Former PSL striker, Nathan Paulse, is our new Individual Development Coach. As the founder of football consultancy Starting XI Revolution, he will look to utilize both his experience of playing elite-level football and his holistic approach to player development in order to challenge our players to grow to new heights. So far, his contribution has been as valuable as he is tall – and he’s 6 foot 3!
Noel Cousins needs no introduction in South African football. The prolific former.

Arcadia Shepherds striker involved with the development of the Old Mutual Academy and the famous Ajax Cape Town Academy has taken on the role of Technical Director, overseeing the development and integration of our youth team players into the first team squad. Noel has been known to speak many wise and brilliant words, before cracking a joke that leaves the room in stitches.

Xolela Nude is our very own Pep Guardiola. Our Assistant Coach brings tactical nuances and inspirational ideas to the group. The man is as cool as a cucumber and his smile can light up a room. As the man of the moment in this newsletter, you’ve already read a lot about him. So, we’ll just add that he may be an undercover West Ham fan and that the sky is truly the limit for his career.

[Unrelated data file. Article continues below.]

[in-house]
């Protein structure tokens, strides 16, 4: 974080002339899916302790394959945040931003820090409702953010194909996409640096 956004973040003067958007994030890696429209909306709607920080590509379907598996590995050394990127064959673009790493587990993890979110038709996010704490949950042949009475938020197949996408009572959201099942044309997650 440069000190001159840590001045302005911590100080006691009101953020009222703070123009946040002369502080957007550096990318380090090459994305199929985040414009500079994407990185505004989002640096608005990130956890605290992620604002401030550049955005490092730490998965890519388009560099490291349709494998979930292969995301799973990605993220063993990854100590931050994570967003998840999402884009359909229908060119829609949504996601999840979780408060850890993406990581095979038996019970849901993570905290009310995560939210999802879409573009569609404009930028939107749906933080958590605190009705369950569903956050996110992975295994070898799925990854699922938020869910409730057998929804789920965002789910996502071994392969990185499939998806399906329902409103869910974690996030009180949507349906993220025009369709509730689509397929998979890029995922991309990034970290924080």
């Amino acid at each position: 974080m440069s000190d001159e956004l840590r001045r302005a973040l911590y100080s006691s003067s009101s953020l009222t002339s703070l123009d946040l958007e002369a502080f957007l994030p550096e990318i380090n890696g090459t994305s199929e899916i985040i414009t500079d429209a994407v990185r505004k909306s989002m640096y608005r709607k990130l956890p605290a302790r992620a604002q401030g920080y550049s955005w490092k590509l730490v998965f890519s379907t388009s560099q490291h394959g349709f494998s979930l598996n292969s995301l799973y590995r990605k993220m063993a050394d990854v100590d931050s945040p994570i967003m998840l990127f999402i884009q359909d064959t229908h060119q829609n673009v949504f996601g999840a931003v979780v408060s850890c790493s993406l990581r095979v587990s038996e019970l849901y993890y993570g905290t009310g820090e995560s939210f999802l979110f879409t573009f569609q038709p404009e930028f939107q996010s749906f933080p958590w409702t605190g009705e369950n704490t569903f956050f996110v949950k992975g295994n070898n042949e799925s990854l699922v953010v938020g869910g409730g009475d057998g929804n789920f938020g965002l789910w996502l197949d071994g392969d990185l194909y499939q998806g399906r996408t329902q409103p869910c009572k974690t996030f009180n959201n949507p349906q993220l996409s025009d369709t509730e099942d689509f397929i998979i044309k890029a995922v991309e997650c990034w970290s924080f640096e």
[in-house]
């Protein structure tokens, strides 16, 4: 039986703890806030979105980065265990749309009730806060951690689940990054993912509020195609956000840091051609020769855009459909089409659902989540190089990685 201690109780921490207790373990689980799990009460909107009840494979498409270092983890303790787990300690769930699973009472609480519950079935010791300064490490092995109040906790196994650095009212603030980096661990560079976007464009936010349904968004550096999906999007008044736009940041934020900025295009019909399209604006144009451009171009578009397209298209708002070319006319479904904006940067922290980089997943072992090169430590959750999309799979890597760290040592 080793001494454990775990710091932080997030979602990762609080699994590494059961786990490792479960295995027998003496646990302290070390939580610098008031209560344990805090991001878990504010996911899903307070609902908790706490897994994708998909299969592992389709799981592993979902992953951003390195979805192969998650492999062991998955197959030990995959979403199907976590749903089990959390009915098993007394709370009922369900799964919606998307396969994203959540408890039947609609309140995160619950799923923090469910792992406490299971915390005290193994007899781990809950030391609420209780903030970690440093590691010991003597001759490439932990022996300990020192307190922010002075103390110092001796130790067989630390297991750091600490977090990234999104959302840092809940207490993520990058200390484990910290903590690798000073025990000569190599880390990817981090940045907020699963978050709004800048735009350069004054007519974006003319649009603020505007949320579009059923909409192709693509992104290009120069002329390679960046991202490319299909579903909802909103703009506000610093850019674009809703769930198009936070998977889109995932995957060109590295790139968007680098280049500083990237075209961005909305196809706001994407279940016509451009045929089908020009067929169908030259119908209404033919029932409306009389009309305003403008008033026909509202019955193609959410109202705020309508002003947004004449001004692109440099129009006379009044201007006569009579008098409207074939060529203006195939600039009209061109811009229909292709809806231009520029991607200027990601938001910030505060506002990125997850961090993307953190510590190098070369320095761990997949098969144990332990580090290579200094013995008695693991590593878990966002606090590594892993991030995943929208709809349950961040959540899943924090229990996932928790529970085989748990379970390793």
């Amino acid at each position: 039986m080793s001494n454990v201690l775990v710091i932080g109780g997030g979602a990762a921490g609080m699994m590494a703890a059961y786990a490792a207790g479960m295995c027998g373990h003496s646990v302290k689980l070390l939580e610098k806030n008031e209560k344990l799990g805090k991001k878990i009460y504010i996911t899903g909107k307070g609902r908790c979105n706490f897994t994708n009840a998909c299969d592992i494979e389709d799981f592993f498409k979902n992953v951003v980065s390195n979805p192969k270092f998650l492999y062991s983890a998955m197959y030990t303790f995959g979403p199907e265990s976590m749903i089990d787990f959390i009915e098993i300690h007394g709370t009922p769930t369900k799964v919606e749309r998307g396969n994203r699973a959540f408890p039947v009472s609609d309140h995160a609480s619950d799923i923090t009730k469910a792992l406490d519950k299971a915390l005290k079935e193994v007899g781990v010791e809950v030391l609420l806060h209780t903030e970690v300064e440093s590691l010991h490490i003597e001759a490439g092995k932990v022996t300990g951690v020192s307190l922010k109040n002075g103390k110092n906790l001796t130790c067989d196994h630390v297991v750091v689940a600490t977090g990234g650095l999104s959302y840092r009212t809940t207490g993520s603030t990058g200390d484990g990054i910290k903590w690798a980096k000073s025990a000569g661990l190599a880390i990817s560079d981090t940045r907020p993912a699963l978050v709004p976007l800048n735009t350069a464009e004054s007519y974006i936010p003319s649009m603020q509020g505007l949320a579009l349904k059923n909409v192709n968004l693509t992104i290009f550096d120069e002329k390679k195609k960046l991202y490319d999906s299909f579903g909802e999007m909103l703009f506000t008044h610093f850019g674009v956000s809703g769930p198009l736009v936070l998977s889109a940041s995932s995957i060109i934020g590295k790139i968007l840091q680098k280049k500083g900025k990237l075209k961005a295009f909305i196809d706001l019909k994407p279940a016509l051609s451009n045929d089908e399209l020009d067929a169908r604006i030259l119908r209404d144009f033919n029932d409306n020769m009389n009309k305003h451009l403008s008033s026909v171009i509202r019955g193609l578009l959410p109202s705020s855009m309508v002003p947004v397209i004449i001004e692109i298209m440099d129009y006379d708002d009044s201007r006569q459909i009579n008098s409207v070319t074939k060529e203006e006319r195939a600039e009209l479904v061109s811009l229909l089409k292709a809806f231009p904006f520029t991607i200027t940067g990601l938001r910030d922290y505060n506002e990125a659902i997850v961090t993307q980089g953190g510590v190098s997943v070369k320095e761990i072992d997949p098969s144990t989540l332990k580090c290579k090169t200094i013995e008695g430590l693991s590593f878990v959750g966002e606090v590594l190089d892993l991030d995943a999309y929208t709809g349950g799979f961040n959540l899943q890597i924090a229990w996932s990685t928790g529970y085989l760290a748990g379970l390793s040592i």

Brent Levenson is our new Fitness, Health and Wellbeing Coach. With a Master’s degree in sports psychology and experience working at Ajax Cape Town, he has the pedigree, love and passion needed to get the very best out of every single HBUFC player, while being responsible for both their physical and mental wellbeing. As the fitness coach, he’s happy to play “bad cop” when necessary, but he’s also the first point of care and compassion when injury strikes.